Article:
It's the latest buzzword: unconscious bias training. It's being offered at organizations across the globe, especially those who are interested in fostering inclusive cultures that actively cut down on the discriminatory behavior. While you've probably heard the basics of these trainings, or even begun research on how to host your own, there are certain things you must do to take this practice from buzzword to worth it. Here are ways to make unconscious bias training effective, along with what you need to know about unconscious bias before you work to banish it from your workplace.
Perhaps one of the hardest parts of leading an effective unconscious bias training is having participants who are willing to get the most out of it they possibly can. Unfortunately, getting people to take any corporate trainings seriously requires public and forthright buy in from leaders and decision makers.
Ensure that you have people within your organization speaking out on the importance of the training and encouraging others to attend with an open mind. Additionally, clear messaging that aligns the unconscious bias training with your corporate values and mission can help to encourage active participation and learning. Announce the training in a concise way and tell participants what they should be getting out of the training and how that helps them and the organization perform better.
While it's often tempting to host trainings online — sending everyone the module and letting them do what they will — in-person trainings are known to facilitate more attention. Holding your sessions in person also reiterates the importance of the trainings. At the same time, holding your training in person will also encourage real discussion between colleagues about bias. Fostering open, healthy discussion during your training is important for a host of reasons. First, discussions are more interesting than online PowerPoint slides any day. Also, discussion helps people connect what they're learning to real people — the situations they've been in, the emotions they've felt, the regrets they have and the challenges they've faced. This makes the training feel more real or serious and makes it more likely to make a human impact. Additionally, discussion can help break down challenging topics and allows people space to ask questions about the material to expand their understanding.
A fuzzy concept like unconscious bias can be difficult to nail down, especially when people are hesitant to open their minds to such a challenging topic. You can make the topic a bit easier to understand — and to talk about — by exemplifying it in specific, real-life situations. Hiring proven successful facilitators or using a well-regarded program can help you curate your curriculum to maximize this and to use other tips and tricks that make the actual lessons and discussions more successful.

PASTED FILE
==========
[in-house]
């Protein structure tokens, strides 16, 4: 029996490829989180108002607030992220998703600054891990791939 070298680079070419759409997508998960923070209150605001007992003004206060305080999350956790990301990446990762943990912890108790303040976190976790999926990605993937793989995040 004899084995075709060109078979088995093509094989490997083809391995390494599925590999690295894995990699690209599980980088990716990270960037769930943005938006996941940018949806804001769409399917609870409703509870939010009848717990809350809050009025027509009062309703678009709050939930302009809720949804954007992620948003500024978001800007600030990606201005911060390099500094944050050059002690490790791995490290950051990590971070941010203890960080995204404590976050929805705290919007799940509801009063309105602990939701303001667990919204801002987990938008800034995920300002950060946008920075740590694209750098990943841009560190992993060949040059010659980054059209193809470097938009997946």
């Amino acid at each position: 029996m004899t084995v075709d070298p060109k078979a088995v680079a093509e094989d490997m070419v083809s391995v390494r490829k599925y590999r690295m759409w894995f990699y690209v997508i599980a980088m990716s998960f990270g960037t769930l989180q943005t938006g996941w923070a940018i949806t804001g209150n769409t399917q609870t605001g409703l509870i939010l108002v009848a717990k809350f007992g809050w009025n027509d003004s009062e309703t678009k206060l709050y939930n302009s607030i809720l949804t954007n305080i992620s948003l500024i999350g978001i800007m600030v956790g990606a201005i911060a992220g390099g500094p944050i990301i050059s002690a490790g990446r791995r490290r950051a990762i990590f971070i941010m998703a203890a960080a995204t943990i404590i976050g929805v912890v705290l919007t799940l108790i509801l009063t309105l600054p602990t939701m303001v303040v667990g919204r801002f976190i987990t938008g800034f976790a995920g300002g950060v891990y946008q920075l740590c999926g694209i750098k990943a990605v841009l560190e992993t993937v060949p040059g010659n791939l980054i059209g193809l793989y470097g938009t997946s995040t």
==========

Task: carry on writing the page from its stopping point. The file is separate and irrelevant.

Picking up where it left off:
The saying goes that change doesn't happen in a day. In order for your unconscious bias training to be truly successful, it should be ongoing and long-term. Attitudes on something as ingrained in society as unconscious bias won't change overnight and often requires many discussions and different approaches. Additionally, tackling unconscious bias isn't done successfully without constant upkeep — how are your participants doing at applying their teachings and catching their biases? How can they improve? Banishing unconscious bias is necessarily incremental.
Unconscious biases are prejudices or unsupported judgments about certain groups of people that are formed outside of an individual’s conscious awareness. Everyone has unconscious biases and they are often the result of the human tendency to organize social worlds by categorizing. However, some people benefit and others are penalized when anyone’s unconscious biases are acted on.
While unconscious bias and implicit bias are often used interchangeably, they do have slightly different definitions. Unconscious bias suggests a bias that we are unaware of and which happens outside of our control as the result of our brain making quick judgments or categorizations. Meanwhile, implicit bias suggests that a bias that may not be explicit, but that we are aware of and are responsible for.
Unconscious bias training programs have three purposes: to expose people to their unconscious biases, to help them adjust their automatic patterns of thinking and to eliminate discriminatory behaviors that stem from these patterns. Organizations implement unconscious bias trainings to ensure no discriminatory behaviors exist within their recruiting, hiring and management processes. The implementation of unconscious bias training is also a great way to signal the importance of inclusive behaviors and an inclusive culture within your organization.
Unconscious bias training is the topic of many debates because while it is generally accepted as a worthwhile practice, some believe it is not a very effective way to reduce micro-aggressions and discriminatory behavior on an organizational level. Often, it is not the idea of unconscious bias training itself that draws this criticism. Instead, it is the way many organizations implement training that draws negative attention. Unconscious bias training is immediately effective in that it highlights biases people may have not know about.
However, as many naysayers point out, in order for people to act on this knowledge, the training must exist in a organizational culture that allows for and encourages the discussion and acceptance of these biases, along with the room to change them. This change cannot happen immediately, either. As many critics point out, unconscious bias training must be continual in order to cause real change to habits and understandings of the world. However, following the above tips can help to improve the effectiveness of your unconscious bias trainings.
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